One familiar aspect though is the excellent MBUX system. The Mercedes-Benz User Experience is basically a twin-screen infotainment system which feeds you all the information you need about your car, including things like your speed, range and how hard your electric motors are working. You also get a smart sat nav, which uses augmented reality to project instructions onto a live feed of the road ahead.
Mercedes EQC Public Charging
The EQC is a very clever car in many respects. It is able to acclimatise its battery via a heating and water cooling system to the optimum temperature for charging, when it knows you’re about to stop and plug in. This means your car’s able to take the maximum amount of energy from the charger, allowing it to charge up at 110kW when using a public super charger.
Even the process of stopping to charge is a joy. The car can communicate directly with charge points, meaning there’s no need for cards or apps. You can order your charge from inside the cockpit via Mercedes me Charge, while you can also access this app on your smartphone. The app allows you to use any public charger, and you simply pay through your Mercedes account.
This is a significant step forward, and makes Mercedes EQC charging much easier and quicker than most other models. It’s also cheaper, as you don’t have to pay monthly fees with a range of providers, in order to use different charge points. The car does the work for you while costing less, which is the future with EVs.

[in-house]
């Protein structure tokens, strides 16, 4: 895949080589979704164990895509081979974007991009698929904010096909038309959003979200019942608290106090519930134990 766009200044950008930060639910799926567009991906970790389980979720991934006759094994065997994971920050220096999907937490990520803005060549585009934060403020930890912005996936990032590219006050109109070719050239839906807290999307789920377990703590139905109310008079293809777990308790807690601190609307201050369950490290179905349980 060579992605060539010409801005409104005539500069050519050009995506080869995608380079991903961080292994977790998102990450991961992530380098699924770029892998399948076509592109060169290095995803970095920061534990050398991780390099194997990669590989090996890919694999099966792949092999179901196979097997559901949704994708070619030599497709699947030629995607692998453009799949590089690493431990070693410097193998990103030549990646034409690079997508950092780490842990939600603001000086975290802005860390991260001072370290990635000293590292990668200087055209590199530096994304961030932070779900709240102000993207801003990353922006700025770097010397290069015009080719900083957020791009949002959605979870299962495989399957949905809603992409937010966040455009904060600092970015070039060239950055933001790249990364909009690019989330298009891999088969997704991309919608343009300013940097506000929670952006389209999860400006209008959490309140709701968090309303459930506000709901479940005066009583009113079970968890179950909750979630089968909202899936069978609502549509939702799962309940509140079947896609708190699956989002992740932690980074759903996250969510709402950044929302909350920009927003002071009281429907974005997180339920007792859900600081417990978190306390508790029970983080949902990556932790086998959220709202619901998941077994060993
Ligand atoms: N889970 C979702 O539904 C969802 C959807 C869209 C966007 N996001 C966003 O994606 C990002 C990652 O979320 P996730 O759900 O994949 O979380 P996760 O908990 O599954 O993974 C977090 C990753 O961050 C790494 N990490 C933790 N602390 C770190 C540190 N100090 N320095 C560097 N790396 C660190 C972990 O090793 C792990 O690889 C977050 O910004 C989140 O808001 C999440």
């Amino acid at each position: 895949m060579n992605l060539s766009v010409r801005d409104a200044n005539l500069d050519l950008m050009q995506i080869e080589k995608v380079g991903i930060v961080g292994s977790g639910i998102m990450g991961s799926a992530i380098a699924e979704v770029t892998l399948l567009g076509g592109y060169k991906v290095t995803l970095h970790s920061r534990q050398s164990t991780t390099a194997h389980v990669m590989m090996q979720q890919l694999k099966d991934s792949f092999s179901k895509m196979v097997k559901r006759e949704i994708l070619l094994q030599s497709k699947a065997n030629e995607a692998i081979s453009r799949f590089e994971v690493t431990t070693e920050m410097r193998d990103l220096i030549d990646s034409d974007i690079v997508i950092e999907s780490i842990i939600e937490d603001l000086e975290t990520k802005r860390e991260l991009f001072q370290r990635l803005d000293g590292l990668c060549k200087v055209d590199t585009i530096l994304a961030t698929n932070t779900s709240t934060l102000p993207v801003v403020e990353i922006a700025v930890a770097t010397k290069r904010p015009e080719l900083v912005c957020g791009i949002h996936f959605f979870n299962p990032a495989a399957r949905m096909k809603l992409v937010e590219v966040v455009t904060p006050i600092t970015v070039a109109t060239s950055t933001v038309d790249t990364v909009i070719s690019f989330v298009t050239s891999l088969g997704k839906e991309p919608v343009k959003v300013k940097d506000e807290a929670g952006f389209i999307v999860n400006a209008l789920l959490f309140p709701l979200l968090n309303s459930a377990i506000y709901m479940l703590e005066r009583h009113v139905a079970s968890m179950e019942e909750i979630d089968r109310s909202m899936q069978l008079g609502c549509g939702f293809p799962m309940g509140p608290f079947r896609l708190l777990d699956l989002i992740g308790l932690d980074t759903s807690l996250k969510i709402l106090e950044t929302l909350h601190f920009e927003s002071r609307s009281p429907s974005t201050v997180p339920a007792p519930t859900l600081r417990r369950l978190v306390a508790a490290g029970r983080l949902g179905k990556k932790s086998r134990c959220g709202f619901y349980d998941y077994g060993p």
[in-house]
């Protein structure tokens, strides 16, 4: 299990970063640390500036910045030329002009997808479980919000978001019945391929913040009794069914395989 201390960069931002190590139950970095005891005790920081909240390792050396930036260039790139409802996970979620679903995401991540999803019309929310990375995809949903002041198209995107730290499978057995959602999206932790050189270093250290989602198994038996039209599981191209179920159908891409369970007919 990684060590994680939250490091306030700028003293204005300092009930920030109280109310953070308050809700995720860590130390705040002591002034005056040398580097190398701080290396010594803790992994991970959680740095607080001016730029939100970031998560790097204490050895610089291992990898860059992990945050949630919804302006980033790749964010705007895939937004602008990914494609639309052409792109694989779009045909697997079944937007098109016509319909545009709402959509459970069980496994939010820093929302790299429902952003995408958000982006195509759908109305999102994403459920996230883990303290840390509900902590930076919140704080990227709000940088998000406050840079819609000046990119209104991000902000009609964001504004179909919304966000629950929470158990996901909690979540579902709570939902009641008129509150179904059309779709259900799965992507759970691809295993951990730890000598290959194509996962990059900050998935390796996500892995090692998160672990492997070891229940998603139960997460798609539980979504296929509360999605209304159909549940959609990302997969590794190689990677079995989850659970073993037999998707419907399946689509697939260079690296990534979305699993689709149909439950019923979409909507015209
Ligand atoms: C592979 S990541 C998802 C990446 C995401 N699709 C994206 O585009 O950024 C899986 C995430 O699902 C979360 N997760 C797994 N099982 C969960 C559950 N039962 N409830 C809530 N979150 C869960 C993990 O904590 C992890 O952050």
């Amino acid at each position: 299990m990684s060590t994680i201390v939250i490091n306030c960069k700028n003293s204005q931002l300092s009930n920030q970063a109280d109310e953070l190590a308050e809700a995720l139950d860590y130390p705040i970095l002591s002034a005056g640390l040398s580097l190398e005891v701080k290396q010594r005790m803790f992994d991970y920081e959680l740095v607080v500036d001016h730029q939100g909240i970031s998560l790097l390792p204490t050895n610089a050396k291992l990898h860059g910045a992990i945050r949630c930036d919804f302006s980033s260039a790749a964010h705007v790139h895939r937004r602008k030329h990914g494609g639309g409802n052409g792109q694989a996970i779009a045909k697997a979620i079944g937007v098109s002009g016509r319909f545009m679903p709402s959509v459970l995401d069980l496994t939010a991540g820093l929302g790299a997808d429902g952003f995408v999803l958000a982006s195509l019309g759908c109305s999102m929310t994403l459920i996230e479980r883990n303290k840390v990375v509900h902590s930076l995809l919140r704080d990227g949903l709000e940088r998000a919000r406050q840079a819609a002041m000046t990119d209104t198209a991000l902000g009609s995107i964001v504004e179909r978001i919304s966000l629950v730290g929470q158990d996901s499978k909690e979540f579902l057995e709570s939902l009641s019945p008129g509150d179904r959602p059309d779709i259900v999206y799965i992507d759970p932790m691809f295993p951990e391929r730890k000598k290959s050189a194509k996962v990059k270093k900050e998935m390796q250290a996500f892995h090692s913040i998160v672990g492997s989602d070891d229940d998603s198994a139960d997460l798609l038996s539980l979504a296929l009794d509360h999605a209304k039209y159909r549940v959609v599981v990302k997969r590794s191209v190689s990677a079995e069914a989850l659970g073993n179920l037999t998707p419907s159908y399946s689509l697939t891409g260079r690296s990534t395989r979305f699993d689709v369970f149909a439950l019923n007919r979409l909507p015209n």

With over 7,000 charge points, Polar is currently the UK’s largest public charging network. You can pay £7.85 for a monthly membership or charge on a pay-as-you-go basis, with cheaper prices available to members. The cost and time to charge a Mercedes EQC with Polar is:
|50kW cost of full charge||50kW full charge time||50kW cost per mile||150kW cost of full charge||150kW full charge time||150kW cost per mile|
|Polar member||£12.00||96 mins||5.2p||£16.00||44 mins||7.0p|
|Polar non-member||£20.00||96 mins||8.7p||£28.00||44 mins||12.2p|
*Polar member = 15p per kW for 50kW charger and 20p per kW for 150kW charger. Polar non-member = 25p per kW for 50kW charger and 35p per kW for 150kW charger.
How does the Mercedes EQC compare?
The fact that big brands like Mercedes are committing huge resources towards developing and producing EVs tells you everything you need to know about the future of motoring in general. Indeed, you could even say that Mercedes are a little late to the party, as the EQC is competing with fellow fully-electric luxury SUVs such as the Audi e-Tron, Jaguar I-Pace and Tesla Model X, as well as the upcoming Volvo XC40 Recharge. We’ve put a little comparison together for you below:
|Vehicle||Battery size||Cost of full charge*||WLTP range||‘Real world’ range||Cost per 100 ‘real world’ miles|
|Mercedes EQC||80kWh||£11.20||259 miles||230 miles||£4.86|
|Audi e-Tron||71kWh||£9.44||186 miles||175 miles||£5.68|
|Jaguar I-Pace||90kWh||£12.60||292 miles||220 miles||£5.72|
|Tesla Model X Long Range||100kWh||£14.00||314 miles||285 miles||£4.91|
|Volvo XC40 Recharge||78kWh||£10.92||264 miles||230 miles||£4.74|
With initial deliveries of the Volvo XC40 Recharge not expected until early 2021, the Mercedes EQC is currently the cheapest luxury SUV to run in terms of cost per mile. This is just another string in this brilliant car’s bow, and testament to the on-board technology engineered by Mercedes.
Thinking of taking out a Mercedes EQC lease but still unsure about going electric? Why not download the EQ Ready app, which analyses how you drive your existing car, and tells you if an EV is suitable for your lifestyle.